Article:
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The "Crusader": Containing the Crisis, 1932-1933

code production “the breen

In January 1932, Joseph Breen arrived in Hollywood to oversee publicity for the MPPDA. On an earlier visit he had decided that the job needed “a genuine Crusader with the vision before him of saving a great industry”; he had determined that if he was to achieve anything with the producers, it was more necessary to be feared than liked. His style constituted a significant shift away from Joy’s attempts at consensus. During the next two years, Breen made himself increasingly indispensable to the Association’s operations in Hollywood, at the same time that he contributed energetically to the Catholic movie campaign. Like Quigley, Breen held “the present bunch” who “hold sway in production” in contempt: they were, he thought, “simply a rotten bunch of vile people with no respect for anything beyond the making of money.” Breen’s attitude to Thalberg, in particular, was markedly different from Joy’s. Even Joy, however, found Thalberg’s proposed script for RED-HEADED WOMAN “the worst ever.” Written by Anita Loos, the film depicted Jean Harlow’s progression up the social ladder by a series of affairs, but it made comedy out of what had previously been the material for melodrama and left Harlow living in unpunished luxury at its end. Joy feared that hostile public reaction would not prevent other studios accusing the SRC of giving MGM favorable treatment and “trying to figure out ways of topping this particular picture” in competition for the sensational element of the urban trade. The most drastic change of studio policy came when Emanuel Cohen replaced B. P. Schulberg as Paramount’s head of production. Cohen’s decision “to put aside the conservative policy which has characterized the studio for years, and to be as daring as possible” resulted in the studio producing A FAREWELL TO ARMS, purchasing William Faulkner’s novel Sanctuary, and signing a contract with Mae West.

In June, Joy accepted an executive position in production at Fox. Quigley, disillusioned with the existing production system, felt that “the whole Code scheme has become practically a wash-out during the past few months” and had no confidence in Joy’s replacement, the former New York censor James Wingate. When, in August, Hays deplored “the reported distribution department pressure” for the production of “sex pictures,” Joe Schenck bluntly told him that the public who did attend were “not interested in namby-pamby subjects.” If the Association attempted to “make the producers live up to the spirit and the letter” of the Code, they would abandon it, “even at the expense of having censorship in every State in the Union.” In his valedictory statement on the operations of the Code in September, Joy warned Hays that of 111 pictures in current production, 24 of the most prominent dealt with illicit sex relations. Quantity was only one problem. Plots adhered to the letter of the Code, while violating its spirit. In BLONDE VENUS, among others, “prostitution is depicted as a ‘sacrifice’ on a woman’s part in behalf of her child or her husband.” Did such pictures, which seemed to suggest that “while adultery is wrong, under these given circumstances it is right,” violate the Code, Joy wondered. He argued that together with the elimination of “sex situations which are not essential to the story,” the screen had to withdraw from any suggestion that it was advocating a change in social or sexual mores. There was danger in creating such sympathy for the fallen woman “that the double standard shall be seriously affected.” Whatever he and Hays, “as enlightened beings,” might think of it, “we are not engaged, as an industry, in crusades, nor are we yet ready to be the spearheads in any assault on society’s strongest fortifications.”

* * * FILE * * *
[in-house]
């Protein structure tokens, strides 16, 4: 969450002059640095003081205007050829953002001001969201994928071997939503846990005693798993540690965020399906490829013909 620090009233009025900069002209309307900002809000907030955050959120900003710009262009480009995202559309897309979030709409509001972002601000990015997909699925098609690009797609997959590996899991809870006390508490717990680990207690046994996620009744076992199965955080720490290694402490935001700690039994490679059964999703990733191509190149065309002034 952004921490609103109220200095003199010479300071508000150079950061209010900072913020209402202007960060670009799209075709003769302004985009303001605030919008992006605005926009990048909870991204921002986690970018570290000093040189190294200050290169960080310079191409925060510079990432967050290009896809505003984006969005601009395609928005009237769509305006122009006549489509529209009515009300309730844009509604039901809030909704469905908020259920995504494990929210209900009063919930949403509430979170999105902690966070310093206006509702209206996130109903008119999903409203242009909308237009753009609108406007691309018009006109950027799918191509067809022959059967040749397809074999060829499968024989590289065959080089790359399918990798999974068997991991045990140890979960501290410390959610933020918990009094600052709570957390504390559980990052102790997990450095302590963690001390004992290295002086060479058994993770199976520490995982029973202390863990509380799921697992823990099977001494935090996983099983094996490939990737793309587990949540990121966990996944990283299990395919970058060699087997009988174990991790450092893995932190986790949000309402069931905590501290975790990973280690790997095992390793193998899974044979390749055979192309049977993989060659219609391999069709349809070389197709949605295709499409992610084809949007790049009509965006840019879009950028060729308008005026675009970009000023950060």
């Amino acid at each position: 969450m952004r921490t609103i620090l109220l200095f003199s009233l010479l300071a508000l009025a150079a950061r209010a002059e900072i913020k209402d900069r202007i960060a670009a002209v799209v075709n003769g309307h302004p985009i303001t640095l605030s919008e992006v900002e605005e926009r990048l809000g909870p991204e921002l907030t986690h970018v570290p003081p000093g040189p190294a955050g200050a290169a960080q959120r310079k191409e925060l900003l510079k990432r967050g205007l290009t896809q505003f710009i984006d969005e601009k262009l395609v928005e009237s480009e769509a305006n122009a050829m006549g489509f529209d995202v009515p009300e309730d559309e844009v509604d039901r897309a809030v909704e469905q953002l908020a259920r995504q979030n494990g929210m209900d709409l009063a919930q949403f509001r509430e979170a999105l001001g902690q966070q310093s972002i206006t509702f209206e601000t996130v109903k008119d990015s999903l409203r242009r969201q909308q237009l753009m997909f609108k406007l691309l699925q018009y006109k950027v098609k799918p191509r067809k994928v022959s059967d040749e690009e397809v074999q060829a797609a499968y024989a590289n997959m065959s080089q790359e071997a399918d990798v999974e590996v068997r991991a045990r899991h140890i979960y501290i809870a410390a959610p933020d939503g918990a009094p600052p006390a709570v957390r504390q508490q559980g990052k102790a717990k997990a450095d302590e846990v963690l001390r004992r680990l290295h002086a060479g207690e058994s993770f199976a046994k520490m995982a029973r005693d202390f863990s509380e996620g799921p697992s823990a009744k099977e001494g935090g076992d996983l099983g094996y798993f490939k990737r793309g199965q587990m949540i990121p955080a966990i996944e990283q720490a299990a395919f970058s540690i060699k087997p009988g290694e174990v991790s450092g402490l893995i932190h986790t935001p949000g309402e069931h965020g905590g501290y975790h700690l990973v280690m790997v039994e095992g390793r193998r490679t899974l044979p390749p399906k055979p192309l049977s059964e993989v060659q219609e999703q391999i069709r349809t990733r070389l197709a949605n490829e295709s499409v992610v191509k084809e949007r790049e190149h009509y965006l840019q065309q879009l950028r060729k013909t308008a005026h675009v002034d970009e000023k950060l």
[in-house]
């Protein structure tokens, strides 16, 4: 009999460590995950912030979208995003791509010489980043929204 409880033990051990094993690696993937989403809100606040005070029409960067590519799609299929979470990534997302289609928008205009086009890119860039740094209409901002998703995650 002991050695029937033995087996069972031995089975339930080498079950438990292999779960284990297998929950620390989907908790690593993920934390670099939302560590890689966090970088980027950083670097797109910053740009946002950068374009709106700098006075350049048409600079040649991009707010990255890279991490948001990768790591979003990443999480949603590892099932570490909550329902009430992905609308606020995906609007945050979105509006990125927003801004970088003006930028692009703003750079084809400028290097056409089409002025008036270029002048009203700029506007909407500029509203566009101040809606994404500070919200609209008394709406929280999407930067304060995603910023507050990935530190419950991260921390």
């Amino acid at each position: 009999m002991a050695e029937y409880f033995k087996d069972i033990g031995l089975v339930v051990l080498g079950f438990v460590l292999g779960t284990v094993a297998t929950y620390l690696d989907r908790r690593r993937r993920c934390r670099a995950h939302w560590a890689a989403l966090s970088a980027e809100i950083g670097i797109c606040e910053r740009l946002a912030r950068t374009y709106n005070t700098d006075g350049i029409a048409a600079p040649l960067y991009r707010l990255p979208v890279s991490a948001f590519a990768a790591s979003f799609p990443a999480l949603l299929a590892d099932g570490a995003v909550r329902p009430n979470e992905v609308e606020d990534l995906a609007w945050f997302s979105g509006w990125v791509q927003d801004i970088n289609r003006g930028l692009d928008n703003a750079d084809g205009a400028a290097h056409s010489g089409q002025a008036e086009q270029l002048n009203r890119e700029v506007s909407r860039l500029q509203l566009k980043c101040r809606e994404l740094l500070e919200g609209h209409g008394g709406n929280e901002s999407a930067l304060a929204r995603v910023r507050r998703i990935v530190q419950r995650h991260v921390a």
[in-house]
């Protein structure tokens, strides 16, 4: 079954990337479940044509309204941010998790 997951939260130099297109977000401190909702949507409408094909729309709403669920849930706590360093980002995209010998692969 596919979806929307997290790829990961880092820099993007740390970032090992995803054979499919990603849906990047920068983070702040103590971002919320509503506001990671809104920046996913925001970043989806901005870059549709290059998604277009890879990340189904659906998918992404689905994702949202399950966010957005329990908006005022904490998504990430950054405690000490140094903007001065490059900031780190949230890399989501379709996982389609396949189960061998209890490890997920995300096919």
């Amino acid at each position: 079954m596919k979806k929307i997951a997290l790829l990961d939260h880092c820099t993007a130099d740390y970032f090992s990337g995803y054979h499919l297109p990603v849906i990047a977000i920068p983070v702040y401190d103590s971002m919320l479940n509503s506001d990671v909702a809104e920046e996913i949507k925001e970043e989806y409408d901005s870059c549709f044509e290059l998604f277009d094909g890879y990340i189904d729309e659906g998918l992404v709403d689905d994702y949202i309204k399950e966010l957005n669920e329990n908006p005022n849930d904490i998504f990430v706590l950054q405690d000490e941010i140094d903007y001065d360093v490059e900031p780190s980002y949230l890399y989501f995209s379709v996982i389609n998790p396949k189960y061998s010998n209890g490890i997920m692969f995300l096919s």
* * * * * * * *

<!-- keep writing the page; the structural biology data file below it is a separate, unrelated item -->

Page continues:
Breen was far more critical. Nobody in Hollywood, he claimed to Wilfrid Parsons, editor of the Jesuit weekly America, “cares a dam [sic] for the Code or any of its provisions…. I’ve heard it sneered at and laughed at; I’ve heard important people talk about its being a first-rate gag to fool the bluenoses and the ‘church people’ but I have yet to hear it discussed seriously.” He presented Hays as well-meaning but “above all, the politician—the compromiser,” who had “sold us all a first-class bill of goods when he put over the Code on us.” Breen’s virulently anti-Semitic correspondence with Parsons and other prominent Catholics was a tactical instrument in the campaign he and Quigley had nurtured since 1929: in suggesting that America’s enfeebled Protestant Main Street was being debauched by Jews and pagans, he was proposing that the Catholic church take up the sword.

In some respects, the church was ideally situated to mediate this site of cultural conflict. Opposed to legislative regulation that would foster “the growing notion of the State’s right to supremacy in the realm of moral teaching,” it was also empowered by a sense of moral certainty that, alone among the religious groupings of the interwar period, it appeared to possess. The involvement of the Catholic clergy with the movies was part of a general project of confident Catholic cultural assertiveness, expressed in the Catholic Action movement. A group of conservative Jesuit intellectuals, including Parsons and Lord, developed a specifically Catholic response to what they denounced as neo-humanism in a number of cultural fields between 1928 and 1935. This group saw the motion-picture industry as an ideal instance of their argument for the primacy of moral rather than economic reform.